Individualized physiotherapy in the treatment of patellofemoral pain

Keays, Susan L., Mason, Marjon and Newcombe, Peter A. (2015) Individualized physiotherapy in the treatment of patellofemoral pain. Physiotherapy Research International, 20 1: 22-36. doi:10.1002/pri.1593


Author Keays, Susan L.
Mason, Marjon
Newcombe, Peter A.
Title Individualized physiotherapy in the treatment of patellofemoral pain
Journal name Physiotherapy Research International   Check publisher's open access policy
ISSN 1471-2865
1358-2267
Publication date 2015-03
Year available 2014
Sub-type Article (original research)
DOI 10.1002/pri.1593
Open Access Status
Volume 20
Issue 1
Start page 22
End page 36
Total pages 15
Place of publication Chichester, West Sussex United Kingdom
Publisher John Wiley & Sons
Collection year 2015
Formatted abstract
Background and Purpose. Patellofemoral pain (PFP) is associated with a wide range of local and global physical factors possibly contributing to pain and thus requires detailed assessment and individualized treatment. Yet, no cohort study was found that assessed the value of individualized physiotherapy, probably because this approach lends itself to clinical practice but not to scientific research. Most studies focus on a ‘knee’ or ‘hip’ treatment approach irrespective of individual global differences in lower limb alignment, movement patterns and muscle tightness. Therefore, this study aimed to determine the effectiveness of supplementing local treatment of PFP with individualized treatment targeting global contributing factors. Secondarily it aimed to subgroup the patients according to variations in lower limb alignment/laxity, movement patterns, biarticular muscle tightness and joint degeneration. Method. Forty-one patients (60 knees) with PFP who had followed a programme of local quadriceps strengthening, quadriceps stretching and taping for one fortnight were prescribed an individualized programme based on assessment. This global assessment included lower limb postural alignment, movement patterns, muscle tightness and range of motion. Another fortnights treatment was prescribed accordingly and included specific, individualized postural and movement retraining, stretching and functional weight-bearing, strengthening exercises. Seven outcome measures, namely four pain measures, isokinetic quadriceps strength, quadriceps length and eccentric knee control, assessed improvement. Results. All outcome measures showed further significant improvement following individualized treatment (p < 0.03). Patients fell into four broad physical subgroups: hypermobility (often with malalignment), hypomobility (with three of four tight muscle groups), faulty movement patterns (mostly dynamic knee valgus) and patellofemoral osteoarthritis. Conclusions. Individualized treatment supplementing local standard physiotherapy for PFP leads to further significant improvement over 2 weeks. This study highlights the importance of assessing patients globally in order to optimize treatment and ongoing improvement. Recognition of different subgroups may guide treatment that should include both local and deficit-targeted global treatment.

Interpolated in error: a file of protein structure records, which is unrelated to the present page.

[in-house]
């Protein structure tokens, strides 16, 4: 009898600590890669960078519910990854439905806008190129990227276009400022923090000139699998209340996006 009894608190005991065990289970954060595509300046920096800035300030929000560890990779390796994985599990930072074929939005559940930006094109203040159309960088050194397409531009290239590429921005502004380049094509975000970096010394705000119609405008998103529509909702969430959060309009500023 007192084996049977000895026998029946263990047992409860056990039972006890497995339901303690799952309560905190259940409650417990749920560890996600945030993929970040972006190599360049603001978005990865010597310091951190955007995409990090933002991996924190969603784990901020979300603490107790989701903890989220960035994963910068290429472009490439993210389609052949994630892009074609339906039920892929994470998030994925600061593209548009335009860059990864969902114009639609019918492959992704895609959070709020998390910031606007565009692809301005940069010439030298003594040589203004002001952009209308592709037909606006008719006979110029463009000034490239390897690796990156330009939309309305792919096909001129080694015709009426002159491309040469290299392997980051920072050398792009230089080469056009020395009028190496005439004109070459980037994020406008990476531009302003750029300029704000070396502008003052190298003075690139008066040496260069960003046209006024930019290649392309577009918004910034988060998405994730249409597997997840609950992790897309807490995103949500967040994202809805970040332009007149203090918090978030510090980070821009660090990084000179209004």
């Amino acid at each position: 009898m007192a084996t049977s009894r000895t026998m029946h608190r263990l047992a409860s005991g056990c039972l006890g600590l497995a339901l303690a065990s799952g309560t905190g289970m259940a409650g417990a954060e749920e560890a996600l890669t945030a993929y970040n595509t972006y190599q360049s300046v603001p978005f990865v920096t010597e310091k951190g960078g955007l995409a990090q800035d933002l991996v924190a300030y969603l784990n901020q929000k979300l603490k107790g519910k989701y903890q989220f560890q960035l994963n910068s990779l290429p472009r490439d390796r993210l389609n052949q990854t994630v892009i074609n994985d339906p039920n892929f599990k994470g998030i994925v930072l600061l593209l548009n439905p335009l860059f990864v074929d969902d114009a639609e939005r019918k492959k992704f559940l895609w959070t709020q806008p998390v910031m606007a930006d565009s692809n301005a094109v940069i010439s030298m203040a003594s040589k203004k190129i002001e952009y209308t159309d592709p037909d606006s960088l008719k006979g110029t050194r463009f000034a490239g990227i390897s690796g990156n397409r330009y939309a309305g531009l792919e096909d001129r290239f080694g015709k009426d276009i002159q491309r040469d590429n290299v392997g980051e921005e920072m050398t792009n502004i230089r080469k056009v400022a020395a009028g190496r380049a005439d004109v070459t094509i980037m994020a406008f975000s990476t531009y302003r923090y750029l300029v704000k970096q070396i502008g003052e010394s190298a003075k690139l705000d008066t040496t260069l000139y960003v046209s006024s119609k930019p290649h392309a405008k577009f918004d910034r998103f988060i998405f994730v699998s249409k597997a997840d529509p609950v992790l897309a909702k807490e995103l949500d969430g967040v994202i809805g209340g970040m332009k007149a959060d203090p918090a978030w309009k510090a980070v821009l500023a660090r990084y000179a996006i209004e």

Keyword Faulty movement patterns
Individualized treatment
Lower limb alignment
Patellofemoral osteoarthritis
Patellofemoral pain
Q-Index Code C1
Q-Index Status Confirmed Code
Institutional Status UQ
Additional Notes Published online ahead of print 22 May 2014

Document type: Journal Article
Sub-type: Article (original research)
Collections: Official 2015 Collection
School of Nursing, Midwifery and Social Work Publications
School of Psychology Publications
 
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